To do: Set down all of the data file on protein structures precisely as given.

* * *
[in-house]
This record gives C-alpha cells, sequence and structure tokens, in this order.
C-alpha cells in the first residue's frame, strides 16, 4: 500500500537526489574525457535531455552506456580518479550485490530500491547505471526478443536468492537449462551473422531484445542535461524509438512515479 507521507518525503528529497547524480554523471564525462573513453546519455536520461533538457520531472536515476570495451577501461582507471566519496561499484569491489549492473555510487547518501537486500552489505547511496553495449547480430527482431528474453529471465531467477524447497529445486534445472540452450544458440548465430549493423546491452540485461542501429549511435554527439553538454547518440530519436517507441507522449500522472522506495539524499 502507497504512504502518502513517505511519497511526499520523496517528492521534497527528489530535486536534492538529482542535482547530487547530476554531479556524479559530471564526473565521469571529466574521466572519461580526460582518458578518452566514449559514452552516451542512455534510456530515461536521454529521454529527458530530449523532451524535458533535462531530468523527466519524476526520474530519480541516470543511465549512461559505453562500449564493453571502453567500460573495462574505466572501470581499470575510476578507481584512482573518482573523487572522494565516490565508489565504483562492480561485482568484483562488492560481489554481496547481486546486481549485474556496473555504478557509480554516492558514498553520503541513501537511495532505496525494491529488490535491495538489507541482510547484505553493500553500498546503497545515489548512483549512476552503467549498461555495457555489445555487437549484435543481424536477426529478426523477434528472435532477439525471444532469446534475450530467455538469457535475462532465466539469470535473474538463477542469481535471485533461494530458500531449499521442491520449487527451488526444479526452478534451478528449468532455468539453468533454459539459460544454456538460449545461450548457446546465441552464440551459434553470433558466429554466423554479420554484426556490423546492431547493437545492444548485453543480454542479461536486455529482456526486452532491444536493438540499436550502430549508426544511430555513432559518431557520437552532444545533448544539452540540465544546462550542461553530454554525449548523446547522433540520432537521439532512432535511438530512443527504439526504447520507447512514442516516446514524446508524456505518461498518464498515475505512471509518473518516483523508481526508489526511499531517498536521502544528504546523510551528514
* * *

[in-house]
This record gives C-alpha cells, sequence and structure tokens, in this order.
C-alpha cells in the first residue's frame, strides 16, 4: 500500500537526489574525457535531455552506456580518479550485490530500491547505471526478443536468492537449462551473422531484445542535461524509438512515479 507521507518525503528529497547524480554523471564525462573513453546519455536520461533538457520531472536515476570495451577501461582507471566519496561499484569491489549492473555510487547518501537486500552489505547511496553495449547480430527482431528474453529471465531467477524447497529445486534445472540452450544458440548465430549493423546491452540485461542501429549511435554527439553538454547518440530519436517507441507522449500522472522506495539524499 502507497504512504502518502513517505511519497511526499520523496517528492521534497527528489530535486536534492538529482542535482547530487547530476554531479556524479559530471564526473565521469571529466574521466572519461580526460582518458578518452566514449559514452552516451542512455534510456530515461536521454529521454529527458530530449523532451524535458533535462531530468523527466519524476526520474530519480541516470543511465549512461559505453562500449564493453571502453567500460573495462574505466572501470581499470575510476578507481584512482573518482573523487572522494565516490565508489565504483562492480561485482568484483562488492560481489554481496547481486546486481549485474556496473555504478557509480554516492558514498553520503541513501537511495532505496525494491529488490535491495538489507541482510547484505553493500553500498546503497545515489548512483549512476552503467549498461555495457555489445555487437549484435543481424536477426529478426523477434528472435532477439525471444532469446534475450530467455538469457535475462532465466539469470535473474538463477542469481535471485533461494530458500531449499521442491520449487527451488526444479526452478534451478528449468532455468539453468533454459539459460544454456538460449545461450548457446546465441552464440551459434553470433558466429554466423554479420554484426556490423546492431547493437545492444548485453543480454542479461536486455529482456526486452532491444536493438540499436550502430549508426544511430555513432559518431557520437552532444545533448544539452540540465544546462550542461553530454554525449548523446547522433540520432537521439532512432535511438530512443527504439526504447520507447512514442516516446514524446508524456505518461498518464498515475505512471509518473518516483523508481526508489526511499531517498536521502544528504546523510551528514